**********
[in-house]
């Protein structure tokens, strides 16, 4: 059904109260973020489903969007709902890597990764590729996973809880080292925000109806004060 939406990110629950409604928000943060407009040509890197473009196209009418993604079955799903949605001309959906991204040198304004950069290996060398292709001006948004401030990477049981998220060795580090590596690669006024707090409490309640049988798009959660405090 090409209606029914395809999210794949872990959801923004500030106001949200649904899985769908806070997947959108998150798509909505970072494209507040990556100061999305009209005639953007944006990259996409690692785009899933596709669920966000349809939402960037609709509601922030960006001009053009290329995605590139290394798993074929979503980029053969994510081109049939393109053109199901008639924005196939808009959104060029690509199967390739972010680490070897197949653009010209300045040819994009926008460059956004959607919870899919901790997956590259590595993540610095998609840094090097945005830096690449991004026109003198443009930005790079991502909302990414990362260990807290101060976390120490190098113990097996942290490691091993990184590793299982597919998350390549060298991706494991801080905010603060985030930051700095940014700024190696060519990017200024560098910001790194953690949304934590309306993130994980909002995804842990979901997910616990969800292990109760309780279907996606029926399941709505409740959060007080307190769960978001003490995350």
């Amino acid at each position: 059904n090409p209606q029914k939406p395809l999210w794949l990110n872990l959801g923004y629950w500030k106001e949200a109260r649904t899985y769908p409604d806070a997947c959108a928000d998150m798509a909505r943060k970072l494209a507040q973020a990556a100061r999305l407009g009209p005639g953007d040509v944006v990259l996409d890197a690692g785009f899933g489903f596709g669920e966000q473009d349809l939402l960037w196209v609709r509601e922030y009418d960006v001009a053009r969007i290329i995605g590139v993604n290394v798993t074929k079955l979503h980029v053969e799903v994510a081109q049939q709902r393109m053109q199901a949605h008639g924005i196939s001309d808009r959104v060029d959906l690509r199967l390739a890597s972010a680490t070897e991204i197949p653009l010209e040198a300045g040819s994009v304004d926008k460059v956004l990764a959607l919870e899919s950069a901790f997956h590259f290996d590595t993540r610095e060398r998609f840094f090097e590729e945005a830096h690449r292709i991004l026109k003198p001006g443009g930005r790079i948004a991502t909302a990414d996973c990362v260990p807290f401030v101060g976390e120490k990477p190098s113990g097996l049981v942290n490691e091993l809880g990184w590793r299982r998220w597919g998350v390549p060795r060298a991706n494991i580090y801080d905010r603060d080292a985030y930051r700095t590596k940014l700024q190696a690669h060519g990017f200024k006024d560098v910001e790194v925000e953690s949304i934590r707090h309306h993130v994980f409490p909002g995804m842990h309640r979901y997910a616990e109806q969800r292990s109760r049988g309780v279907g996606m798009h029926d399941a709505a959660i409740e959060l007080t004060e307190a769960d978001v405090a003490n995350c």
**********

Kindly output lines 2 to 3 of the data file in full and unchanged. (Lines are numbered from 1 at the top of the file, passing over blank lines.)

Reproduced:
């Protein structure tokens, strides 16, 4: 059904109260973020489903969007709902890597990764590729996973809880080292925000109806004060 939406990110629950409604928000943060407009040509890197473009196209009418993604079955799903949605001309959906991204040198304004950069290996060398292709001006948004401030990477049981998220060795580090590596690669006024707090409490309640049988798009959660405090 090409209606029914395809999210794949872990959801923004500030106001949200649904899985769908806070997947959108998150798509909505970072494209507040990556100061999305009209005639953007944006990259996409690692785009899933596709669920966000349809939402960037609709509601922030960006001009053009290329995605590139290394798993074929979503980029053969994510081109049939393109053109199901008639924005196939808009959104060029690509199967390739972010680490070897197949653009010209300045040819994009926008460059956004959607919870899919901790997956590259590595993540610095998609840094090097945005830096690449991004026109003198443009930005790079991502909302990414990362260990807290101060976390120490190098113990097996942290490691091993990184590793299982597919998350390549060298991706494991801080905010603060985030930051700095940014700024190696060519990017200024560098910001790194953690949304934590309306993130994980909002995804842990979901997910616990969800292990109760309780279907996606029926399941709505409740959060007080307190769960978001003490995350």
């Amino acid at each position: 059904n090409p209606q029914k939406p395809l999210w794949l990110n872990l959801g923004y629950w500030k106001e949200a109260r649904t899985y769908p409604d806070a997947c959108a928000d998150m798509a909505r943060k970072l494209a507040q973020a990556a100061r999305l407009g009209p005639g953007d040509v944006v990259l996409d890197a690692g785009f899933g489903f596709g669920e966000q473009d349809l939402l960037w196209v609709r509601e922030y009418d960006v001009a053009r969007i290329i995605g590139v993604n290394v798993t074929k079955l979503h980029v053969e799903v994510a081109q049939q709902r393109m053109q199901a949605h008639g924005i196939s001309d808009r959104v060029d959906l690509r199967l390739a890597s972010a680490t070897e991204i197949p653009l010209e040198a300045g040819s994009v304004d926008k460059v956004l990764a959607l919870e899919s950069a901790f997956h590259f290996d590595t993540r610095e060398r998609f840094f090097e590729e945005a830096h690449r292709i991004l026109k003198p001006g443009g930005r790079i948004a991502t909302a990414d996973c990362v260990p807290f401030v101060g976390e120490k990477p190098s113990g097996l049981v942290n490691e091993l809880g990184w590793r299982r998220w597919g998350v390549p060795r060298a991706n494991i580090y801080d905010r603060d080292a985030y930051r700095t590596k940014l700024q190696a690669h060519g990017f200024k006024d560098v910001e790194v925000e953690s949304i934590r707090h309306h993130v994980f409490p909002g995804m842990h309640r979901y997910a616990e109806q969800r292990s109760r049988g309780v279907g996606m798009h029926d399941a709505a959660i409740e959060l007080t004060e307190a769960d978001v405090a003490n995350c």